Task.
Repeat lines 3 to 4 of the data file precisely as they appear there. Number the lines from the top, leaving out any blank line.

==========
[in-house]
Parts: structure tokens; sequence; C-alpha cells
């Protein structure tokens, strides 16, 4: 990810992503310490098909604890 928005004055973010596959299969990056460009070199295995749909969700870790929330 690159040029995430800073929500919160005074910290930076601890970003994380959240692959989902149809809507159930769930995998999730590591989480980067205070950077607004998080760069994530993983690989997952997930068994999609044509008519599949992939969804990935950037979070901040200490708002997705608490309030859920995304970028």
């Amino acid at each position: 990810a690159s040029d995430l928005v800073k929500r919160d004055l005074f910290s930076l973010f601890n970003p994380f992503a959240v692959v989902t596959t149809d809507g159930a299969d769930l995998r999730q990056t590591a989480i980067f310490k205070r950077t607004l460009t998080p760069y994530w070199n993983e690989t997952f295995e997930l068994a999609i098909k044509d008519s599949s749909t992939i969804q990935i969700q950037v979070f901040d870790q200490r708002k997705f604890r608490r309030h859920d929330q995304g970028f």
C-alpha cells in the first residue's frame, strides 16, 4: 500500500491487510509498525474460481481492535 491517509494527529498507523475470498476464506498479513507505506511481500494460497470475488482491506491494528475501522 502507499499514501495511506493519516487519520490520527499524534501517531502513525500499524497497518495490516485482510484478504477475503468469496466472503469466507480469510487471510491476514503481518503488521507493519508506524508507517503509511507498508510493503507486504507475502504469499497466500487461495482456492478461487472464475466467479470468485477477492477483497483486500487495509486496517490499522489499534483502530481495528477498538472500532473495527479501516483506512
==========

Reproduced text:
């Protein structure tokens, strides 16, 4: 990810992503310490098909604890 928005004055973010596959299969990056460009070199295995749909969700870790929330 690159040029995430800073929500919160005074910290930076601890970003994380959240692959989902149809809507159930769930995998999730590591989480980067205070950077607004998080760069994530993983690989997952997930068994999609044509008519599949992939969804990935950037979070901040200490708002997705608490309030859920995304970028």
């Amino acid at each position: 990810a690159s040029d995430l928005v800073k929500r919160d004055l005074f910290s930076l973010f601890n970003p994380f992503a959240v692959v989902t596959t149809d809507g159930a299969d769930l995998r999730q990056t590591a989480i980067f310490k205070r950077t607004l460009t998080p760069y994530w070199n993983e690989t997952f295995e997930l068994a999609i098909k044509d008519s599949s749909t992939i969804q990935i969700q950037v979070f901040d870790q200490r708002k997705f604890r608490r309030h859920d929330q995304g970028f």